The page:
iven that mental illness is often tossed around like a slapstick (we have all heard someone say, “she’s crazy,” or this dude has bipolar), viewpoints such as this make it challenging to discern what mental illness is. In sum, a mental illness 99.9 percent of the time impacts a person’s thinking, emotions, and behaviors. And given there are over 200 types of mental illness, this means someone you will encounter will suffer from some form of the disorder.
Mental Health America says the following are typical signs of behaviors that are progressing into mental health issues that are already full-blown. “Mental health problems may be related to excessive stress due to a particular situation or series of events. As with cancer, diabetes, and heart disease, mental illnesses are often physical as well as emotional and psychological,” writes staffers at Mental Health America.
They add, “Mental illnesses may be caused by a reaction to environmental stresses, genetic factors, biochemical imbalances, or a combination of these. With proper care and treatment, many individuals learn to cope or recover from a mental illness or emotional disorder.
The most common type of mental health disorders is:
Depression, bipolar disorder, dementia, schizophrenia, drug use, and anxiety disorders which all impacts change in a person’s mood, personality, or personal habits. It’s estimated that 44 million Americans have mental health disorders.
Being in love is one of the most wonderful feelings. But it’s unpleasant to stay with someone with a mental illness. Sometimes you notice something is off with them, or they’re behaving differently, but don’t know what’s happening with them. We say look for the signs of mental illness if you suspect your partner is different from usual. But how do you identify these signs?
We have mentioned below a few warning signs that may tell if your partner might have a mental illness.
They tend to get mad easily
Mood swings are normal and have nothing to do with mental illness. However, when these mood swings become frequent, and your partner seems agitated by little things, it’s a sign that they may suffer from any mental issue. These sudden anger bursts can be a sign of depression and anxiety.
They seem continuously tired
Sometimes long workdays squeeze all the energy, and one seems lethargic. However, if you notice your significant other or partner is going to bed early than usual, it’s time to talk to them about it. At the onset of a few mental illnesses, some people want to snuggle in their bed and make no contact with anyone.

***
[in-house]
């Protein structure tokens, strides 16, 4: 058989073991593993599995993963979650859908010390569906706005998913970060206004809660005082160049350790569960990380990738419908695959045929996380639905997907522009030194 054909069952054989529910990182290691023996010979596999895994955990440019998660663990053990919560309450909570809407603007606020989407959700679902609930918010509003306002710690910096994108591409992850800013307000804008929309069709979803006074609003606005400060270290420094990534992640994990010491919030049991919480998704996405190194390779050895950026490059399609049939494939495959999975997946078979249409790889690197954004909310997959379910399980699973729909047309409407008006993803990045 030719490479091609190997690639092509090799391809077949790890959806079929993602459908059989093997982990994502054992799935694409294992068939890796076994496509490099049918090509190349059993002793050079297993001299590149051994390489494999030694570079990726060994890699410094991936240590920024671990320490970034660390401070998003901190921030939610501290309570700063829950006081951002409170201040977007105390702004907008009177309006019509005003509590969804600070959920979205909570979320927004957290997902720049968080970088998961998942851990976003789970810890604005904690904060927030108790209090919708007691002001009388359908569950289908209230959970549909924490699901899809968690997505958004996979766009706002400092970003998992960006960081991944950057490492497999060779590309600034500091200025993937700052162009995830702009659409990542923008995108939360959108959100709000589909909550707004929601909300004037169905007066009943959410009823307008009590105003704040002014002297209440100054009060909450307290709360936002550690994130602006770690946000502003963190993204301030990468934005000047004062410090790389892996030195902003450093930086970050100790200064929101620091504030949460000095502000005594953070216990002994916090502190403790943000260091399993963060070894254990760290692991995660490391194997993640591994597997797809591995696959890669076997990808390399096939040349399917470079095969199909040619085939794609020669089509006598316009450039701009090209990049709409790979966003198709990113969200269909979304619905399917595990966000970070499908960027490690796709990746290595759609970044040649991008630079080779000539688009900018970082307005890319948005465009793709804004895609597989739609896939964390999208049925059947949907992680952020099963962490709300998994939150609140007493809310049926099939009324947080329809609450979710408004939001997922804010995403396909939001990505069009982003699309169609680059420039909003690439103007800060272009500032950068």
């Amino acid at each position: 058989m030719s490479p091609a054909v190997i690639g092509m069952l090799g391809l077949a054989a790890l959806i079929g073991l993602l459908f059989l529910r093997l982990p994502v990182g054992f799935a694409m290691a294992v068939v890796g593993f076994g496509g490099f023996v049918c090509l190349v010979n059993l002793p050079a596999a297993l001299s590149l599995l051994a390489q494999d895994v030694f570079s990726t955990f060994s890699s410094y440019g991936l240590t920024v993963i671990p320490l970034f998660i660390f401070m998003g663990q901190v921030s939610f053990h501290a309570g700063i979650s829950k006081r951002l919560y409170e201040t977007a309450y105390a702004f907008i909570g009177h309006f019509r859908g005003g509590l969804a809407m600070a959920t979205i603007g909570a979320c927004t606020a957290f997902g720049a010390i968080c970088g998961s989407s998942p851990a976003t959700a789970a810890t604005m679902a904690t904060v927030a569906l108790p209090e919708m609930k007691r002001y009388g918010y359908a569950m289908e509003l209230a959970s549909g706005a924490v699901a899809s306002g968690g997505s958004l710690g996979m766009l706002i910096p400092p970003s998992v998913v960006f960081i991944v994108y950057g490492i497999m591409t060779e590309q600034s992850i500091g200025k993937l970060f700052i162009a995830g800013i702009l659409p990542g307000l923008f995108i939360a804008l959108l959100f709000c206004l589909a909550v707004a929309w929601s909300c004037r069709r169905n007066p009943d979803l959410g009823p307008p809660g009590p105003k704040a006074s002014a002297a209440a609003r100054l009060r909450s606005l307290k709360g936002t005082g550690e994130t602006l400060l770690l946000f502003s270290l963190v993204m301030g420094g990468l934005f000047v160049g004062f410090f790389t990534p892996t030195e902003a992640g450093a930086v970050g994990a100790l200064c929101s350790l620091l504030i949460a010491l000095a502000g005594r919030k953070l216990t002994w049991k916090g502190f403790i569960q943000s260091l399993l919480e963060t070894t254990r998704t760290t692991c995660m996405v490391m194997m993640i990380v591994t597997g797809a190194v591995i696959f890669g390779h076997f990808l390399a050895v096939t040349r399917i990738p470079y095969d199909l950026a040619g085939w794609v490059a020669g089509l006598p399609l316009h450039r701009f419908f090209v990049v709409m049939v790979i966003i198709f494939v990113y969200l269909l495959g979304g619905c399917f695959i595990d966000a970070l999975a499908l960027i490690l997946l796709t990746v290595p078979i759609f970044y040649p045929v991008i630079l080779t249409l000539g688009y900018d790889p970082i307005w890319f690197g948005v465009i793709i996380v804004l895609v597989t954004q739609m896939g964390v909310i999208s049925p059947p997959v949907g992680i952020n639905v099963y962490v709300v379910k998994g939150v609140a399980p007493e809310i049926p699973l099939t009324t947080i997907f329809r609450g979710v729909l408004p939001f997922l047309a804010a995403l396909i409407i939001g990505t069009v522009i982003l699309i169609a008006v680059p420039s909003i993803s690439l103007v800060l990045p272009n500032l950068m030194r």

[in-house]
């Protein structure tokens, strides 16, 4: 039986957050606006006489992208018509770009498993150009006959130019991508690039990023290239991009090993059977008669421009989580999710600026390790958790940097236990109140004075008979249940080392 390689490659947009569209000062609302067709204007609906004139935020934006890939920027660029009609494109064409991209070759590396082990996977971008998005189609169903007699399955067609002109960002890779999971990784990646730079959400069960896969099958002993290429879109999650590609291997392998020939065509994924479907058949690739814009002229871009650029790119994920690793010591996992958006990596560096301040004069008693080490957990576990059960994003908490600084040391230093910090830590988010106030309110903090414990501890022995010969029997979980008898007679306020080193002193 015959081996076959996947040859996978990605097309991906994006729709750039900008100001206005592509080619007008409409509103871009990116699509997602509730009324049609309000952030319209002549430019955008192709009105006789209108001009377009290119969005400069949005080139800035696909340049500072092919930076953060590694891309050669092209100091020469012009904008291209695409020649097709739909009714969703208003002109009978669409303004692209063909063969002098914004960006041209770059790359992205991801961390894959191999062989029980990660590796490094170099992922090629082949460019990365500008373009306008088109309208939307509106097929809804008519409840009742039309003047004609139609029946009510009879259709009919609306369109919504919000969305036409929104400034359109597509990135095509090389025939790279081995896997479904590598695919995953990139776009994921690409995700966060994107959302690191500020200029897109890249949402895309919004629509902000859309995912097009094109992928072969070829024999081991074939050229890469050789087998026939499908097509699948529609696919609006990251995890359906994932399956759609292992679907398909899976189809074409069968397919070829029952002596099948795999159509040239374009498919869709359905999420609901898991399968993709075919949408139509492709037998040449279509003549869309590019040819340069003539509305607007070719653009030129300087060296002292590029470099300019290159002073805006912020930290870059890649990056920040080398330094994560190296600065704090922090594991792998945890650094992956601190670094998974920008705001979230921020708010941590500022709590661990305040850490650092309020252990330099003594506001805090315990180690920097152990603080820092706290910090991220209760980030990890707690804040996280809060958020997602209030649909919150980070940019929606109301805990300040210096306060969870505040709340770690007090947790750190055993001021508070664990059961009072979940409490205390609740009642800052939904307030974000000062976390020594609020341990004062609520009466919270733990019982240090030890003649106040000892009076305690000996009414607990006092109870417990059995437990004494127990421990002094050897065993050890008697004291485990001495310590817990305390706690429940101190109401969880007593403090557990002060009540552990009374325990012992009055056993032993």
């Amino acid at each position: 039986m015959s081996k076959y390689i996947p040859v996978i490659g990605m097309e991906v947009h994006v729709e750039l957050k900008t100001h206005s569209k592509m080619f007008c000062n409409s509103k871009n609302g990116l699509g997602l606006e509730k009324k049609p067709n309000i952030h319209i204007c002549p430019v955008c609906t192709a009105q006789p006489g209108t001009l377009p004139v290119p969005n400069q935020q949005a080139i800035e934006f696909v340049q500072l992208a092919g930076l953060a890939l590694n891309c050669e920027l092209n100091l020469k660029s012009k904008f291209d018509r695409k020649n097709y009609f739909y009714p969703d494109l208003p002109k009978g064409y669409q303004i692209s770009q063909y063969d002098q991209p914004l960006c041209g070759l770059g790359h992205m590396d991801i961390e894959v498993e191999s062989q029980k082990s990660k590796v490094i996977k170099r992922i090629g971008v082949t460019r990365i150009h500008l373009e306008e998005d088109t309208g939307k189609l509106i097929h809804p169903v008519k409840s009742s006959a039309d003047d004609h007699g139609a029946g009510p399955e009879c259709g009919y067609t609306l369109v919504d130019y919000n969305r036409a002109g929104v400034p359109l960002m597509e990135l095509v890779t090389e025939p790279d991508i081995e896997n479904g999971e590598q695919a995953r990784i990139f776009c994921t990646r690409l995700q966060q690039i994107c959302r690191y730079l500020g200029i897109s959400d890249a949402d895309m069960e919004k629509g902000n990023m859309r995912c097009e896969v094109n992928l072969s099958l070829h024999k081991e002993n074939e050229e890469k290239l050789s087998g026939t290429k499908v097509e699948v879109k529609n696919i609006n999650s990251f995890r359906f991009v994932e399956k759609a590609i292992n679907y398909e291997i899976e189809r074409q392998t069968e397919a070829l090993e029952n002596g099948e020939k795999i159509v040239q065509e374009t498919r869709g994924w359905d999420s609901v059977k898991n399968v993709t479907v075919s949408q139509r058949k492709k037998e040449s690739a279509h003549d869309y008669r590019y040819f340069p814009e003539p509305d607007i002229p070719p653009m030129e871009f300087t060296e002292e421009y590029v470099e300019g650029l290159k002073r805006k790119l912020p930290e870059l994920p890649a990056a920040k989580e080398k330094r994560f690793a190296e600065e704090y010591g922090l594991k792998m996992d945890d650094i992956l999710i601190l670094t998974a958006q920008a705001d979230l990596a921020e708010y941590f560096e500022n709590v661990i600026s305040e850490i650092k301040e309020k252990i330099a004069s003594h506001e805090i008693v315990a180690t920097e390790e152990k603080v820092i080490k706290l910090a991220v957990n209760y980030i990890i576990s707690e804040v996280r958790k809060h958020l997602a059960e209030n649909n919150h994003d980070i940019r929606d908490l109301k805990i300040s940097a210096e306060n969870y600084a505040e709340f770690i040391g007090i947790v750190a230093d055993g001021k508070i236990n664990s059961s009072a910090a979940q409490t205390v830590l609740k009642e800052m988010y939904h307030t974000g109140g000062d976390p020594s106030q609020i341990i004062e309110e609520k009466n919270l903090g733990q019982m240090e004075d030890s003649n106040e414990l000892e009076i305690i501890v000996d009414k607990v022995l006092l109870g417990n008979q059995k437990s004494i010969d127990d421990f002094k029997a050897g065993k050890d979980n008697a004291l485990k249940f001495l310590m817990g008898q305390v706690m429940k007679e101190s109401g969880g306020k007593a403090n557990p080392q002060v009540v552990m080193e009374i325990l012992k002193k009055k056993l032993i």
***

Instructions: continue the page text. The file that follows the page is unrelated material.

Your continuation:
Sometimes they can’t seem to sleep at all. This lack of sleep can tire their bodies, and they can’t concentrate. Either way, their disturbed sleep cycle can be a sign of mental illness.
They avoid contact with everyone
Giving each other some space is a sign of a healthy relationship. But when your partner seems distracted and not connecting with you, it could be their unaddressed turmoil that makes them do it. They even want to spend their days at home or work and avoid going out with people. In short, they limit their contact with people, and the alarming thing is that they would want to space themselves from you.
They seem forgetful
Forgetting small things is human nature, but the sudden onset of frequent forgetfulness is a warning sign that your partner’s mental health is declining. You may also notice that they have become unorganized and miss their deadlines.
They would require too much or too little physical intimacy
Being physical is human desire; however, anything more or less than usual is alarming.
Sometimes depression and anxiety would steal their physical energy, and they would not want to engage in sex. Other times, they may want to take their mind away from their suffering and just want to satisfy their urge without any romantic feelings.
They don’t seem present
When hanging out or spending time together, they may seem distant. It may also feel like they’re not mentally present with you. They could be overthinking, which is one of the symptoms of mental health issues. So, if you feel like they’re uninterested in daily conversations or activities, then it’s time to make them understand that you’re with them no matter what.
Mental Health America says the following are typical signs that behaviors are starting to progress into mental health or are already full-blown.
In Adults, Young Adults, And Adolescents
Prolonged depression (sadness or irritability)
Feelings of extreme highs and lows
Excessive fears, worries and anxieties
Dramatic changes in eating or sleeping habits
Strong feelings of anger
Strange thoughts (delusions)
Seeing or hearing things that aren’t there (hallucinations)
Growing inability to cope with daily problems and activities
Numerous unexplained physical ailments
In Older Children And Pre-Adolescents:
Inability to cope with problems and daily activities
Changes in sleeping and/or eating habits
Excessive complaints of physical ailments
Changes in ability to manage responsibilities – at home and/or at school
Defiance of authority, truancy, theft, and/or vandalism
Prolonged negative mood, often accompanied by poor appetite or thoughts of death
Frequent outbursts of anger
In Younger Children:
Changes in school performance
Poor grades despite strong efforts
Changes in sleeping and/or eating habits
Excessive worry or anxiety (i.e. refusing to go to bed or school)
Persistent disobedience or aggression
Frequent temper tantrums
Mental illness is like any health issue. The affected person experiences episodes of turmoil and agony. As a partner, you have to decide how to help them cope with it. If you identify signs of mental illness in your partner, talk to them about it, show empathy, and discuss how you can help them resolve their issue. Remember, you can bring a significant change in them with love and care.